The U.S. Supreme Court has revived a challenge by some Maryland residents to their state’s 2011 redrawing of its congressional districts, ruling unanimously Tuesday that the case was thrown out prematurely. The court said federal law requires that the Maryland case be heard by a panel of three judges, not the lone judge who dismissed the challenge. Writing in an eight-page opinion for the court, Justice Antonin Scalia said the law “could not be clearer.” The group of three residents originally sued in 2013 arguing that the new district map, which enabled Democrats to pick up an additional seat in Congress, was irrational and violated their First Amendment and other rights.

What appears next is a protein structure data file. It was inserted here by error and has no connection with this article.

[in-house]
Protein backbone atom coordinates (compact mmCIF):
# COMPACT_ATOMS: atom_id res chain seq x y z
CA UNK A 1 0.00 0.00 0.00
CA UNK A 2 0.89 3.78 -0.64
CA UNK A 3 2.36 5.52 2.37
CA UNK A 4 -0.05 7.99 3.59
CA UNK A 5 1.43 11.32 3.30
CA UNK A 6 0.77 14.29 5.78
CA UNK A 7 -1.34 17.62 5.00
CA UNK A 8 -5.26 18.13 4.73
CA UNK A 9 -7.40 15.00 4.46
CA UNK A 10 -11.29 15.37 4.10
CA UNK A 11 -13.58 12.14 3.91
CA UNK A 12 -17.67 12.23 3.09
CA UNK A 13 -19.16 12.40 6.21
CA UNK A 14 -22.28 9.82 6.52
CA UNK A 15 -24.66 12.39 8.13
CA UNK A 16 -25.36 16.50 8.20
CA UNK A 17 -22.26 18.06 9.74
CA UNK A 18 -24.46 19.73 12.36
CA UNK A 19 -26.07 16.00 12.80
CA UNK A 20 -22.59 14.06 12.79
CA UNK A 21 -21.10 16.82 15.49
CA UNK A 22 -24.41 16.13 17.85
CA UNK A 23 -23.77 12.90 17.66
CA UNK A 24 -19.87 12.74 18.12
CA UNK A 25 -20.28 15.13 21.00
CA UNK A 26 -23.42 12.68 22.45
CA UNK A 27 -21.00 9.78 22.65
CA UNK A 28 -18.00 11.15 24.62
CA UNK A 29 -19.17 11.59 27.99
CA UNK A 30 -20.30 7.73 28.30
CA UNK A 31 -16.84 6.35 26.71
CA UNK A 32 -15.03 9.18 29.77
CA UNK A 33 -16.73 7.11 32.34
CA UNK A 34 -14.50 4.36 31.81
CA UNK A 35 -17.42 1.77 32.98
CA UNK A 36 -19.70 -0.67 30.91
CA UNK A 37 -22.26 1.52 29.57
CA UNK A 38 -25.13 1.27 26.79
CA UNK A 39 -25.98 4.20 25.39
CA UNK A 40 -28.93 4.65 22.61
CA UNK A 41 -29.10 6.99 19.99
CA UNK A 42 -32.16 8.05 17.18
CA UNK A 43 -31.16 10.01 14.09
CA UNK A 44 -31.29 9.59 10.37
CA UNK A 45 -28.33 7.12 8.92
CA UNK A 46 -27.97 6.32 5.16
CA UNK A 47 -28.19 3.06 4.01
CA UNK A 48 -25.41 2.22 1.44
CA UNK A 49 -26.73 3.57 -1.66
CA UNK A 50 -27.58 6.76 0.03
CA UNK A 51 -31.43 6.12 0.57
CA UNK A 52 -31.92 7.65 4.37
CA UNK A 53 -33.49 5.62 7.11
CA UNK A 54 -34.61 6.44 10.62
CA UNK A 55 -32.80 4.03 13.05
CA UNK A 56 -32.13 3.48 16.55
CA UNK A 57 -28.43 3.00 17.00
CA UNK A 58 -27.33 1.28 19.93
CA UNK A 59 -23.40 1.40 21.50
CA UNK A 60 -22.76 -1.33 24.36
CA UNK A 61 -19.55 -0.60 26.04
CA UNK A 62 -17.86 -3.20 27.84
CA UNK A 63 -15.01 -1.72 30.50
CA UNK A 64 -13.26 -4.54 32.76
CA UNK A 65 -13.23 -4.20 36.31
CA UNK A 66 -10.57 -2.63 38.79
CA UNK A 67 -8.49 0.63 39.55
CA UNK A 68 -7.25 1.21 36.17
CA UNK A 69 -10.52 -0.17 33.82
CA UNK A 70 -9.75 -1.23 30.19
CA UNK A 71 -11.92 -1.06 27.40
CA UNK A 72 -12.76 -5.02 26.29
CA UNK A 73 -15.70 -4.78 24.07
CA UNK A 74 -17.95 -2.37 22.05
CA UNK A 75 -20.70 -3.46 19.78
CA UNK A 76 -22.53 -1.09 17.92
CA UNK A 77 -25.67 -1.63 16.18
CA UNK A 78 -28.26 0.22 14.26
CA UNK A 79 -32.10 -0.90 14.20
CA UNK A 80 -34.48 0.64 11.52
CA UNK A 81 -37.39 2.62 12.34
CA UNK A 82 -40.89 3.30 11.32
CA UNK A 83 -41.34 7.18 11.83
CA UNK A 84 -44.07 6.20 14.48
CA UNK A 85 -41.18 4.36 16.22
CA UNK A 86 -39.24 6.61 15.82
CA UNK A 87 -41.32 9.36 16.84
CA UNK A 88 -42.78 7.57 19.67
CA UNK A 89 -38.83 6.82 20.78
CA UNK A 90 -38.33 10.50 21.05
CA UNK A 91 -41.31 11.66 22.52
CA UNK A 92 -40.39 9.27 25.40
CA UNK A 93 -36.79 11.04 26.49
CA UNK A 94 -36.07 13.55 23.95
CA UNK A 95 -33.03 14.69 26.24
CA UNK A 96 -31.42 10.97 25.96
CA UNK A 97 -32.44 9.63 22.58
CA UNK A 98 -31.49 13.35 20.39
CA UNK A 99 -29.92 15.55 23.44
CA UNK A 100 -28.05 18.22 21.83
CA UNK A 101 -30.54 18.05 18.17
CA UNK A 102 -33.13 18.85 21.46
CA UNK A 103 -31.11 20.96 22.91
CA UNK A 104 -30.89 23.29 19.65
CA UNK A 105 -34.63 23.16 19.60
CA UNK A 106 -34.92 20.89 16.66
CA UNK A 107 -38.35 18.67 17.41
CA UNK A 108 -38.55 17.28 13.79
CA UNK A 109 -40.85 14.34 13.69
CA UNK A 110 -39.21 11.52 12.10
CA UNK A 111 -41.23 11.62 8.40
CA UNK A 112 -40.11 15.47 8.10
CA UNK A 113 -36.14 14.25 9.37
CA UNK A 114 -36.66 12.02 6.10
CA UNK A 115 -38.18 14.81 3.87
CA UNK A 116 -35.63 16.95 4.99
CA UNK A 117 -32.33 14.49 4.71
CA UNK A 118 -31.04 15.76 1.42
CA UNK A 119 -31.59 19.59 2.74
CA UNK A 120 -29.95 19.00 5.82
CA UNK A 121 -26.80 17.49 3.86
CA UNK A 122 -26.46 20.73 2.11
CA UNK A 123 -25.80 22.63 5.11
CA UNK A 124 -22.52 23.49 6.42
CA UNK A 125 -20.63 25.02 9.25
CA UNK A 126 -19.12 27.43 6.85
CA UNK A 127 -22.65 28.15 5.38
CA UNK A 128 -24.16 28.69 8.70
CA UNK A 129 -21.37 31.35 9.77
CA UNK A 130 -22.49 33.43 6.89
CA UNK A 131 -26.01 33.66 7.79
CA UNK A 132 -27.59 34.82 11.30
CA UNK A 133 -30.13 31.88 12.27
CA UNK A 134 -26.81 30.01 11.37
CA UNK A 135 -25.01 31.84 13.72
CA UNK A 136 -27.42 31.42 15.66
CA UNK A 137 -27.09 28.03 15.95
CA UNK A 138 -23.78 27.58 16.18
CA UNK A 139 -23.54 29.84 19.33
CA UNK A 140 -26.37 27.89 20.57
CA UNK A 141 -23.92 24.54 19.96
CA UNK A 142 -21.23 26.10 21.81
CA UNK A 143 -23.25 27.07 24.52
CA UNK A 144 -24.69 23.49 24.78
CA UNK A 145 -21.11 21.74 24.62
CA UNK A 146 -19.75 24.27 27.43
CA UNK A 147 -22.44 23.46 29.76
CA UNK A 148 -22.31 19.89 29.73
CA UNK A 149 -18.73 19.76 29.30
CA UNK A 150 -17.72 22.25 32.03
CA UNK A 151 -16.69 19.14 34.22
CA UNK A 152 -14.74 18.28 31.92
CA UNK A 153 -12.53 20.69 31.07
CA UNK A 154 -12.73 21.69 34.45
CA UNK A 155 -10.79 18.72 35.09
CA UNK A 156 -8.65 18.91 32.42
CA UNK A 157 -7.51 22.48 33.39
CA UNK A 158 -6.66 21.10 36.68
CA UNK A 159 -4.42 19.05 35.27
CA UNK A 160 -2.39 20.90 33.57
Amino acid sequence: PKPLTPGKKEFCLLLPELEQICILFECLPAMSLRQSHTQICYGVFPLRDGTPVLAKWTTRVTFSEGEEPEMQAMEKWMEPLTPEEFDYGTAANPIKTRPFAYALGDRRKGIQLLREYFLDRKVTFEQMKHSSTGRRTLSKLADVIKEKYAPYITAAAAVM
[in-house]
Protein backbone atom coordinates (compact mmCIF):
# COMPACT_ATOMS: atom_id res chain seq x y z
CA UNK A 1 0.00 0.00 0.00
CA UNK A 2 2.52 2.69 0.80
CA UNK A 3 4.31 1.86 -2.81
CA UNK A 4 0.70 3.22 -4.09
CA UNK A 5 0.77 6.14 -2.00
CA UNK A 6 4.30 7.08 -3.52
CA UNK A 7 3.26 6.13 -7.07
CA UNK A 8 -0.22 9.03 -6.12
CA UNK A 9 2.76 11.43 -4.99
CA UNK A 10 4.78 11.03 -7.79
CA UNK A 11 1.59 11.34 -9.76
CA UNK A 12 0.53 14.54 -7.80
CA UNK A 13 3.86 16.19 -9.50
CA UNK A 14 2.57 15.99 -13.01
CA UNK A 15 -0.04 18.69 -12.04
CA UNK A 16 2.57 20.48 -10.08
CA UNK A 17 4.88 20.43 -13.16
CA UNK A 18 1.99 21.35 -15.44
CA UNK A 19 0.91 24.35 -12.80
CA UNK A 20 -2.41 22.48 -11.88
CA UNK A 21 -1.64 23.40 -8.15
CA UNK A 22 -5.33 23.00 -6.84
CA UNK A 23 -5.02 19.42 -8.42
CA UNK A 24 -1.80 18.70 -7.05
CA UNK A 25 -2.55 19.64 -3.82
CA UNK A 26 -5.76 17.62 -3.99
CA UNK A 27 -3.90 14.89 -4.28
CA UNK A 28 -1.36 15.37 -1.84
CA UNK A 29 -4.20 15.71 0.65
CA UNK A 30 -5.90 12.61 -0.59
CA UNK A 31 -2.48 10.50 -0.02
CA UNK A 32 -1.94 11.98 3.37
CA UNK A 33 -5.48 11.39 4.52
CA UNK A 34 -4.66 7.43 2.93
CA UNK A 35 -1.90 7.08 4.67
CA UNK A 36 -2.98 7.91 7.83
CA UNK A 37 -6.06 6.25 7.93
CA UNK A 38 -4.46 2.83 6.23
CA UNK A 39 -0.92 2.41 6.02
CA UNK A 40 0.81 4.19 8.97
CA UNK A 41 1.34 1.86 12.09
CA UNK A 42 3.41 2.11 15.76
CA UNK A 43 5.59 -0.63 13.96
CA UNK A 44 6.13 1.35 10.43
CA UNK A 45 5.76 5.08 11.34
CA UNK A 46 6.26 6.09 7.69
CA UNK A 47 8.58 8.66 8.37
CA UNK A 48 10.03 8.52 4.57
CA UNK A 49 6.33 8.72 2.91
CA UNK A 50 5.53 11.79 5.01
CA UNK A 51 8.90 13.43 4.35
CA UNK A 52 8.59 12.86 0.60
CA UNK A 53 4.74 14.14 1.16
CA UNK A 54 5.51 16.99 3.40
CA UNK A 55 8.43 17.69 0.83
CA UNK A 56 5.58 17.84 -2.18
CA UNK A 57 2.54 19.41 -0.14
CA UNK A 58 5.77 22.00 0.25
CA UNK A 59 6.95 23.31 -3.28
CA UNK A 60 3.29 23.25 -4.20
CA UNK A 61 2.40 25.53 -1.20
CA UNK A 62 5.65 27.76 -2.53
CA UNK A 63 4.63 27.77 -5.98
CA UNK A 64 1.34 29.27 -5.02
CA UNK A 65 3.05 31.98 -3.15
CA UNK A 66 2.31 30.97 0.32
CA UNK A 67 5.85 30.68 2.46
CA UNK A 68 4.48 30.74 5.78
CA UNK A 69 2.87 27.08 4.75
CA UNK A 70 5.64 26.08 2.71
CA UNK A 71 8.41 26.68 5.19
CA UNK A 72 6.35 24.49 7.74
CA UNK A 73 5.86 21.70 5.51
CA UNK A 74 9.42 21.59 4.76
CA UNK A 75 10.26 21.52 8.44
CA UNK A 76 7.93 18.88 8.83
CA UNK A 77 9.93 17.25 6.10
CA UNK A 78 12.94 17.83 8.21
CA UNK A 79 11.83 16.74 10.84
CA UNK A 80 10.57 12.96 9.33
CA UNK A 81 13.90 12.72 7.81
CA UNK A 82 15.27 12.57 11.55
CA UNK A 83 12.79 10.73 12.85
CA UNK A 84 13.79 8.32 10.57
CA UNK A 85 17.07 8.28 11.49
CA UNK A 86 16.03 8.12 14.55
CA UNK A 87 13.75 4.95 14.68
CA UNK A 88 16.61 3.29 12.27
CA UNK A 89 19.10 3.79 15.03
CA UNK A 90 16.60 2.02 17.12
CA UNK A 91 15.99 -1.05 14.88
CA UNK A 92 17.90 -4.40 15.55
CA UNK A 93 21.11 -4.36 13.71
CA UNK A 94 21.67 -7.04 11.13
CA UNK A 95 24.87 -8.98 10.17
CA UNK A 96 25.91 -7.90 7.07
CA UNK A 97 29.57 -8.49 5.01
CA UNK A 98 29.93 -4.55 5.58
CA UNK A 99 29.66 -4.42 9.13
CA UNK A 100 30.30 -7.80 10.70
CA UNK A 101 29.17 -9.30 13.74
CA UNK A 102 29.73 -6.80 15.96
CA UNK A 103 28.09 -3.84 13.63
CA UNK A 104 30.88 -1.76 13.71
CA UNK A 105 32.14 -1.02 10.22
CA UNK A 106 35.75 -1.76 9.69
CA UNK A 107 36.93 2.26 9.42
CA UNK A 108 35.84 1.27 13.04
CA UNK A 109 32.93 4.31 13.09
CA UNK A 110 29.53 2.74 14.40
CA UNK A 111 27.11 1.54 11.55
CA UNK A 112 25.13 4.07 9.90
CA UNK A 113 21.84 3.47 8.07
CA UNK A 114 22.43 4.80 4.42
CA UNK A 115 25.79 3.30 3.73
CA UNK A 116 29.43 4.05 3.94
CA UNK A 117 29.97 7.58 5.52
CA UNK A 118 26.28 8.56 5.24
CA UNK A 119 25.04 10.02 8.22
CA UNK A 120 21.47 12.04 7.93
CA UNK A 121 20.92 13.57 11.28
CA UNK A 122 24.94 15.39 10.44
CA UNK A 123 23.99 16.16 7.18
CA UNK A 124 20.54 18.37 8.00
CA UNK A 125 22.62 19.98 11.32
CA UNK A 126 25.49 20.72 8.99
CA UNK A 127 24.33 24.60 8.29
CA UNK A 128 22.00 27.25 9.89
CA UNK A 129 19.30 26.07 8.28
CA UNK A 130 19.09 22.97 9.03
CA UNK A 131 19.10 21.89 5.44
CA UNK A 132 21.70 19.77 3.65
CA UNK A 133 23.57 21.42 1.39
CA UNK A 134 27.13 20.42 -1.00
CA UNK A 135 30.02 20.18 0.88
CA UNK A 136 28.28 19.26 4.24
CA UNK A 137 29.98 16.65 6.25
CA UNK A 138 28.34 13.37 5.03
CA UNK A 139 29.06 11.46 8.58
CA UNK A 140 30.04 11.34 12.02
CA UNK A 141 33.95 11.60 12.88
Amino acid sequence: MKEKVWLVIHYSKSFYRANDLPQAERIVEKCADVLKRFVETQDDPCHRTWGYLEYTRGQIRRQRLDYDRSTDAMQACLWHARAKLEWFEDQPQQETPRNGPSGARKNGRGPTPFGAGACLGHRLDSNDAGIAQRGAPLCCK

Michigan: Straight-ticket voting ban, absentee voting bills approved by Michigan House |

Michigan’s Republican-led House moved late Wednesday to approve bills that would eliminate straight-ticket voting and allow no-reason absentee voting after an in-person ballot request. The straight-ticket ban, modified and advanced in a 54-51 vote at around 10 p.m., faced criticism from Democrats, who called it a political proposal that would have the practical effect of creating longer voting lines. “The reason we’re doing this is because Republicans have not been able to win education board seats,” said Rep. Sam Singh, D-East Lansing. “…So they decided to change the rules.”

Missouri: Bill Would Let Secretary of State Prosecute Voter Fraud | Ozarks First